A New Vision for Urban and Metropolitan Policy
The White House Office of Urban Affairs and the Domestic Policy Council hosted a day-long discussion about the future of America’s urban and metropolitan areas.
The White House Office of Urban Affairs and the Domestic Policy Council hosted a day-long discussion about the future of America’s urban and metropolitan areas. Participants included policy experts from across the country, several cabinet members, and elected officials. Discussions covered the evolution of metropolitan areas, best practices in urban communities, and how the federal government can be a more effective partner in these communities.
After the roundtable discussions, the President spoke on some of the challenges facing urban communities today. The President is personally familiar with these challenges after spending much of his life in urban areas, saying he received his greatest education working in Chicago’s South Side. These challenges are only exacerbated by the recession, which is why the administration has been committed to making sure our cities not only rebound, but also prosper in the future:
But what's also clear is we're going to need to do more than just help our cities weather the current economic storm. We've got to figure out ways to rebuild them on a newer, firmer, stronger foundation for our future. And that requires new strategies for our cities and metropolitan areas that focus on advancing opportunity through competitive, sustainable, and inclusive growth. And that's why all of you are here today. And I know that there were a lot of ideas that were shared throughout the morning and afternoon.
Now, the first thing we need to recognize is that this is not just a time of challenge for America's cities; it's also a time of great change. Even as we've seen many of our central cities continuing to grow in recent years, we've seen their suburbs and exurbs grow roughly twice as fast -- that spreads homes and jobs and businesses to a broader geographic area. And this transformation is creating new pressures and problems, of course, but it's also opening up new opportunities, because it's not just our cities that are hotbeds of innovation anymore, it's our growing metropolitan areas.
The President outlined some of his administration’s proposals:
And we're also going to take a hard look at how Washington helps or hinders our cities and metro areas -- from infrastructure to transportation; from housing to energy; from sustainable development to education. And we're going to make sure federal policies aren't hostile to good ideas or best practices on the local levels. We're going to put an end to throwing money at what doesn't work -- and we're going to start investing in what does work and make sure that we're encouraging that.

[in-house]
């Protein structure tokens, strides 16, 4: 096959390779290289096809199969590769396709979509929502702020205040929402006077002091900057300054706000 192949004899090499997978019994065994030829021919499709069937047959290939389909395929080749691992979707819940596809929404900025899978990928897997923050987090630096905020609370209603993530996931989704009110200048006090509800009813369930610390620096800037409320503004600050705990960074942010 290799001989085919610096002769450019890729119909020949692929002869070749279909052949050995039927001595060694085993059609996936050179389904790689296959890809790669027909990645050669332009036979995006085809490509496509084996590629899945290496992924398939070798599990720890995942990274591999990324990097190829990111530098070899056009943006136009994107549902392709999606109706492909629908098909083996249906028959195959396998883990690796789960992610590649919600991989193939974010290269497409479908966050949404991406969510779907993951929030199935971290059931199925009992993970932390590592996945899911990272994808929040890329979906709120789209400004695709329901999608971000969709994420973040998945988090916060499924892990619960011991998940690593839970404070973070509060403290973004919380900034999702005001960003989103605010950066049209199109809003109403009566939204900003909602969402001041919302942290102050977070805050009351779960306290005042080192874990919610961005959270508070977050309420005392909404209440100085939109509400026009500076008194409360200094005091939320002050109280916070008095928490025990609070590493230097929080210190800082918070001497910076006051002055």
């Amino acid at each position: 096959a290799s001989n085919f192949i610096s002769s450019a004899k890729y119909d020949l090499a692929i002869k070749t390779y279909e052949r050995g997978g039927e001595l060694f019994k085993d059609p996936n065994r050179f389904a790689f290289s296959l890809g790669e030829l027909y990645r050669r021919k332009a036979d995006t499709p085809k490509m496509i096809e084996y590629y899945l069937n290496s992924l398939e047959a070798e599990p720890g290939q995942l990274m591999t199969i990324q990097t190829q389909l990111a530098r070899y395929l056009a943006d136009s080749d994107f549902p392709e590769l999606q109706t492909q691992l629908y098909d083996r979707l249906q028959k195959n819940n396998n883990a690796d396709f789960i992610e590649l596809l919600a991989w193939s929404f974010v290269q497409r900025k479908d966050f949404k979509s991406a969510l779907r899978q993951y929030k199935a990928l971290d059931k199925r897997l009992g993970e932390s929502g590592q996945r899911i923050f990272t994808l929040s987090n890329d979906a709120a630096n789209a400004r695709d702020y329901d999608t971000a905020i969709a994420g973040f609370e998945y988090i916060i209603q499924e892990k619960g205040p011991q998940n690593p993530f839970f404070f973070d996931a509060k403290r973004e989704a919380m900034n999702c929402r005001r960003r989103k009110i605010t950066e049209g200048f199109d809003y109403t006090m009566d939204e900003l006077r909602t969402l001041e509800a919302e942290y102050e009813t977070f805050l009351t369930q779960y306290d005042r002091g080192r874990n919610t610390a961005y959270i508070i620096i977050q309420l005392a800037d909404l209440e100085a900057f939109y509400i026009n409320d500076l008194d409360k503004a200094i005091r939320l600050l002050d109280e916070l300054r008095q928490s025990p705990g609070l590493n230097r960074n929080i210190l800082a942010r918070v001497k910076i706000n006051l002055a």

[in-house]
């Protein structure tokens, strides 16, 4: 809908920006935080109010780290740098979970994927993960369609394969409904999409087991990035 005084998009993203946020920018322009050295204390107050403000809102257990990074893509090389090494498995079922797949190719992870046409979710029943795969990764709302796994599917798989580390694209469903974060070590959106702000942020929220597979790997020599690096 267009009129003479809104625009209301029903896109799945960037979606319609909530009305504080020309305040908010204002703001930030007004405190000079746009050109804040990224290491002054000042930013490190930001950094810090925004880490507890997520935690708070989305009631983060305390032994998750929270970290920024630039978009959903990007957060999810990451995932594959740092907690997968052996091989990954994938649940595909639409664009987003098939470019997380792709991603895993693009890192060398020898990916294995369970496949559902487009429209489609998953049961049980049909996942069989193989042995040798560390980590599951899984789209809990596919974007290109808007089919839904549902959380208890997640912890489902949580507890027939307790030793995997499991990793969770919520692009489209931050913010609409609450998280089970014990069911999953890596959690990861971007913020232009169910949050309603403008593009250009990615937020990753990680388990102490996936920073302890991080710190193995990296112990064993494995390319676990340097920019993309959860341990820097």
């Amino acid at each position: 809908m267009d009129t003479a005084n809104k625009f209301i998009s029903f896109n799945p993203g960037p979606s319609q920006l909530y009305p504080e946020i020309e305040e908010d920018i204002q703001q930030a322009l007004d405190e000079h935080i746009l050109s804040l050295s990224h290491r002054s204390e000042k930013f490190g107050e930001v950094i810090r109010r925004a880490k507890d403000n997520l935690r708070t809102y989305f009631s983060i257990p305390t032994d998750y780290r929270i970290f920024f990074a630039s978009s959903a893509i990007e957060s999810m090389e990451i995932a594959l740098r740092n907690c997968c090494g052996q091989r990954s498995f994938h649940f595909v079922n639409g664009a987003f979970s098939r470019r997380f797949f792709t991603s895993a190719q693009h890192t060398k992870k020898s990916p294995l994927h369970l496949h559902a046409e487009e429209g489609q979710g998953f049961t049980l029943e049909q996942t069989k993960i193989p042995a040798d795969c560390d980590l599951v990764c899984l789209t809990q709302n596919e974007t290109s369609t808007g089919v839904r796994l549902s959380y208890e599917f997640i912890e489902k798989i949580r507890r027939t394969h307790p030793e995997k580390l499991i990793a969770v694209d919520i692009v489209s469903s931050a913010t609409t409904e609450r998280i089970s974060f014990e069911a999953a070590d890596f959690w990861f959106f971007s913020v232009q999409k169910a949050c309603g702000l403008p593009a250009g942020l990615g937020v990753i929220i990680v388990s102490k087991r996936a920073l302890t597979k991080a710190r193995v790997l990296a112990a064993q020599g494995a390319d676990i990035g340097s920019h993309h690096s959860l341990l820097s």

Now, we began to do just that with my budget proposal, which included two investments in innovative and proven strategies. I just want to mention these briefly. The first, Promise Neighborhoods, is modeled on Geoffrey Canada's successful Harlem Children's Zone. It's an all-encompassing, all-hands-on-deck effort that's turning around the lives of New York City's children, block by block. And what we want to do is to make grants available for communities in other cities to jumpstart their own neighborhood-level interventions that change the odds for our kids.
The second proposal we call Choice Neighborhoods -- focuses on new ideas for housing in our cities by recognizing that different communities need different solutions. So instead of isolated and monolithic public housing projects that too often trap residents in a cycle of poverty and isolate them further, we want to invest in proven strategies that actually transform communities and enhance opportunity for residents and businesses alike.
The President highlighted the policies of Denver, Philadelphia and Kansas City for their innovative solutions to urban challenges. With these fresh ideas and successful solutions, and the help of the federal government, we can reinvent our urban and metropolitan areas for the 21st century.